PAINT CREEK STATE PARK
Located amid the breathtaking scenery of the Paint Creek Valley, Paint Creek State Park features a large lake with fine fishing, boating and swimming opportunities. A modern campground and meandering trails invite outdoor enthusiasts to explore and enjoy the rolling hills and streams of this scenic area.
The Paint Creek region lies at the very edge of the Appalachian Plateau. This escarpment marks the boundary between the hilly eastern section of the state and the flatter western portions. Most of the plateau in southeastern Ohio was never reached by glaciers, although the Paint Creek area bears evidence of glacial activity. One stream near the park, Rocky Fork Creek, was blocked by glacial ice and reversed direction, rapidly cutting the 75-foot gorge seen today. Sullivantia, an extremely rare wildflower in Ohio, blooms in the gorge in mid-summer.
Nearby Highlands Nature Sanctuary once home of the popular 20th century nature park known as The Seven Caves is located 50 feet above Rocky Fork Creek. The caves are not open to the public, protecting the habitat and resident bat population. However, visitors will find trails and the Appalachian Forest Museum at the site.
Before Paint Creek was impounded to form a reservoir, the creek valley was unrivaled in the state for scenic beauty and its display of wildflowers. Some of this unspoiled land yet remains above the still waters of the lake. Wild geranium, jewelweed, yarrow and Queen Anne's lace can be found blooming in the woodlands and meadows of the park.
The reservoir provides habitat for numerous waterfowl and shorebirds as well as the great blue heron. Osprey and bald eagles have been sighted over the lake. The limestone outcroppings on the lake's edge provide nesting habitat for the cliff swallow. Other songbirds, raccoons, white-tailed deer and the elusive wild turkey inhabit the park.
We are not the first to recognize the richness and beauty of this land. Prehistoric Indian cultures built a variety of earthworks throughout the region, while the Shawnee Indians considered the Paint Valley home.
Conflicts often arose between the original holders of the Ohio country and the white settlers invading from the east. A Shawnee named Waw-will-a-way became a victim of this strife when he was unjustly accused of scalping a white man. This Indian encountered three white men in the Paint Valley bent on revenge for the scalping. They shot him in the chest, yet he killed one and severely wounded the other two before he succumbed. His funeral pyre laid at the peaceful confluence of the Paint and Rattlesnake creeks.
The waters of the creeks provided a source of power for early mills. Grinding grain, processing wool and sawing wood were all facilitated by the waters flowing over dams constructed in the creeks. Many of the original dams were made of only earth and wood and were washed out by annual floods. One such mill, Crawford's Mill, was built at a place later called Hewitt's Crossing on Paint Creek. The site now lies beneath the waters of the reservoir.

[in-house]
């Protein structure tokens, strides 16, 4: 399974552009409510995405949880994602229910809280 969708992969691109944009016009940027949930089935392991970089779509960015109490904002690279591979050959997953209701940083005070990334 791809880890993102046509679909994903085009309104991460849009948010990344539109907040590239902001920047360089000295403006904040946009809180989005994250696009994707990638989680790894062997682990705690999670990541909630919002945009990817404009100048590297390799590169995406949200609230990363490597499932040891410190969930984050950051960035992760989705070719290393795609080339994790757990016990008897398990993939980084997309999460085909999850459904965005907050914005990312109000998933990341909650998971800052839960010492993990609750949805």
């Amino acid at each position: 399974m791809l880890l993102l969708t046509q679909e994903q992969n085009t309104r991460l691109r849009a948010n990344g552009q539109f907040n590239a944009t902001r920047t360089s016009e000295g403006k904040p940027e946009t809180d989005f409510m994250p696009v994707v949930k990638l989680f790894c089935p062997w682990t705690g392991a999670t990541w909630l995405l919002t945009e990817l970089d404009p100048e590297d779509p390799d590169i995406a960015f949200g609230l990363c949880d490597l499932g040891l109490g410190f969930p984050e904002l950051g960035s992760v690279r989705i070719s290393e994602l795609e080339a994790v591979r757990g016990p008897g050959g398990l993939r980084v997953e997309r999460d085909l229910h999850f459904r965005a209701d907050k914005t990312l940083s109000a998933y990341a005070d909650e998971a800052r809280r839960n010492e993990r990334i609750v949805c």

Construction of the dam on Paint Creek started in 1967, and the site was dedicated as a state park in 1972.
Nearby Wildlife Areayes
Hiking Trail, miles8
Swimming Beach, feet1,000
Mountain Bike Trails, miles14
Bridle Trails, miles25
Boating LimitsUnlimited HP
Seasonal Dock Rental75
Launch Ramps, #3
Fuel For Saleyes
CampingElectric Sites, #196
Camper Cabins, #2
Horsemen Campsites, #10
The scenic hilltop campground at Paint Creek has 197 sites equipped with electricity. The campground features hot showers, flush toilets, laundry facilities and a dump station. Two Camper Cabins that sleep 4 are available to rent during the summer months by reservation. All site are pet friendly. A primitive horseman's camp is available for riders who bring their own mounts.
A primitive horseman's camp is available for riders who bring their own mounts. Self-contained units are permitted.
Reservations must be made before arriving at the park by calling 1-866-644-6727 or online at www.reserveohio.com.
The park offers a challenging and permanent 21-hole disc golf course with a few open holes but mostly woodsy. Some of the more beautiful holes go through lines of older, tall pine trees with a pine straw floor. The course length is 6,044' with DJSCatcher targets and concrete tees.
A large 1,000-foot sand beach provides enjoyment for swimmers and sunbathers.
Unlimited horsepower boating is permitted on Paint Creek. Three launch ramps provide access to the lake. Boat rentals, fuel and seasonal dock rentals are offered.
Anglers will enjoy good catches of saugeye, bluegill, bass, channel flathead catfish and crappie. The tailwater below the dam offer some of the states best saugeye fishing.